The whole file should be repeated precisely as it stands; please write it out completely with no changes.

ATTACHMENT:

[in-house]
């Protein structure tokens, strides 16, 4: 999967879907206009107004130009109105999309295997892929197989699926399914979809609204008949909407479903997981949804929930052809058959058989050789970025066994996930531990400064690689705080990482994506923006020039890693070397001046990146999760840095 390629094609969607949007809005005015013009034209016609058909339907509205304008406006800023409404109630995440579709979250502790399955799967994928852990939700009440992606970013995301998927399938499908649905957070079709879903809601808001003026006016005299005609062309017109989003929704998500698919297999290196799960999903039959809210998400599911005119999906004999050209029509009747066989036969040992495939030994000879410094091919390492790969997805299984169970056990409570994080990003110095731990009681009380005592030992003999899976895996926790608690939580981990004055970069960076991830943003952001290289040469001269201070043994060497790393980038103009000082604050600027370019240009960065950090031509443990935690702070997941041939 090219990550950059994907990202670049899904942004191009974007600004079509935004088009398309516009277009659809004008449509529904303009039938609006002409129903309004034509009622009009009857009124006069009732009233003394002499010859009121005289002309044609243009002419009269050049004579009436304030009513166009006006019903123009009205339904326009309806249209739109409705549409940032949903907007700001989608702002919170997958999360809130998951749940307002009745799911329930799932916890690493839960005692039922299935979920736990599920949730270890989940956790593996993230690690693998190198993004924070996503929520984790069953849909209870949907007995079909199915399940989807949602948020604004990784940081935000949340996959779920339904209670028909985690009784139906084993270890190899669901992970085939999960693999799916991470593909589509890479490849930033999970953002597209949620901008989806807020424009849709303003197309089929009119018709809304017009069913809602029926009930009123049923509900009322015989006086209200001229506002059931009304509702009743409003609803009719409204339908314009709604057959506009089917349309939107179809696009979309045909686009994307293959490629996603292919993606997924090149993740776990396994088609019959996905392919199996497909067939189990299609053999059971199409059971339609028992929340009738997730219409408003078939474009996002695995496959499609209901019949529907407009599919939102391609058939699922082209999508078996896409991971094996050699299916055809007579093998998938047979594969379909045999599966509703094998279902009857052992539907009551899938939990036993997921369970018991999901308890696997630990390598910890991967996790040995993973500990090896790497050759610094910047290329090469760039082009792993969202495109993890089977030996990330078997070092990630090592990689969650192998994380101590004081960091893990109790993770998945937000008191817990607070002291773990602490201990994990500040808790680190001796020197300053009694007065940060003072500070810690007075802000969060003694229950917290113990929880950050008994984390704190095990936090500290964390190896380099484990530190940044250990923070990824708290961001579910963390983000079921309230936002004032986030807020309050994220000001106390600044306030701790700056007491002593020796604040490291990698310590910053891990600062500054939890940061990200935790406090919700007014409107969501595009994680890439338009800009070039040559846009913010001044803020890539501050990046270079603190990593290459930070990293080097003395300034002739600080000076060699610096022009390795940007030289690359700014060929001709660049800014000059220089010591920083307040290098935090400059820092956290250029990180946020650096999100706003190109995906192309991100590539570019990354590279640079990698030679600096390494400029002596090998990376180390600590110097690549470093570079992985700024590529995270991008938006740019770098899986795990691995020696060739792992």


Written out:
[in-house]
């Protein structure tokens, strides 16, 4: 999967879907206009107004130009109105999309295997892929197989699926399914979809609204008949909407479903997981949804929930052809058959058989050789970025066994996930531990400064690689705080990482994506923006020039890693070397001046990146999760840095 390629094609969607949007809005005015013009034209016609058909339907509205304008406006800023409404109630995440579709979250502790399955799967994928852990939700009440992606970013995301998927399938499908649905957070079709879903809601808001003026006016005299005609062309017109989003929704998500698919297999290196799960999903039959809210998400599911005119999906004999050209029509009747066989036969040992495939030994000879410094091919390492790969997805299984169970056990409570994080990003110095731990009681009380005592030992003999899976895996926790608690939580981990004055970069960076991830943003952001290289040469001269201070043994060497790393980038103009000082604050600027370019240009960065950090031509443990935690702070997941041939 090219990550950059994907990202670049899904942004191009974007600004079509935004088009398309516009277009659809004008449509529904303009039938609006002409129903309004034509009622009009009857009124006069009732009233003394002499010859009121005289002309044609243009002419009269050049004579009436304030009513166009006006019903123009009205339904326009309806249209739109409705549409940032949903907007700001989608702002919170997958999360809130998951749940307002009745799911329930799932916890690493839960005692039922299935979920736990599920949730270890989940956790593996993230690690693998190198993004924070996503929520984790069953849909209870949907007995079909199915399940989807949602948020604004990784940081935000949340996959779920339904209670028909985690009784139906084993270890190899669901992970085939999960693999799916991470593909589509890479490849930033999970953002597209949620901008989806807020424009849709303003197309089929009119018709809304017009069913809602029926009930009123049923509900009322015989006086209200001229506002059931009304509702009743409003609803009719409204339908314009709604057959506009089917349309939107179809696009979309045909686009994307293959490629996603292919993606997924090149993740776990396994088609019959996905392919199996497909067939189990299609053999059971199409059971339609028992929340009738997730219409408003078939474009996002695995496959499609209901019949529907407009599919939102391609058939699922082209999508078996896409991971094996050699299916055809007579093998998938047979594969379909045999599966509703094998279902009857052992539907009551899938939990036993997921369970018991999901308890696997630990390598910890991967996790040995993973500990090896790497050759610094910047290329090469760039082009792993969202495109993890089977030996990330078997070092990630090592990689969650192998994380101590004081960091893990109790993770998945937000008191817990607070002291773990602490201990994990500040808790680190001796020197300053009694007065940060003072500070810690007075802000969060003694229950917290113990929880950050008994984390704190095990936090500290964390190896380099484990530190940044250990923070990824708290961001579910963390983000079921309230936002004032986030807020309050994220000001106390600044306030701790700056007491002593020796604040490291990698310590910053891990600062500054939890940061990200935790406090919700007014409107969501595009994680890439338009800009070039040559846009913010001044803020890539501050990046270079603190990593290459930070990293080097003395300034002739600080000076060699610096022009390795940007030289690359700014060929001709660049800014000059220089010591920083307040290098935090400059820092956290250029990180946020650096999100706003190109995906192309991100590539570019990354590279640079990698030679600096390494400029002596090998990376180390600590110097690549470093570079992985700024590529995270991008938006740019770098899986795990691995020696060739792992």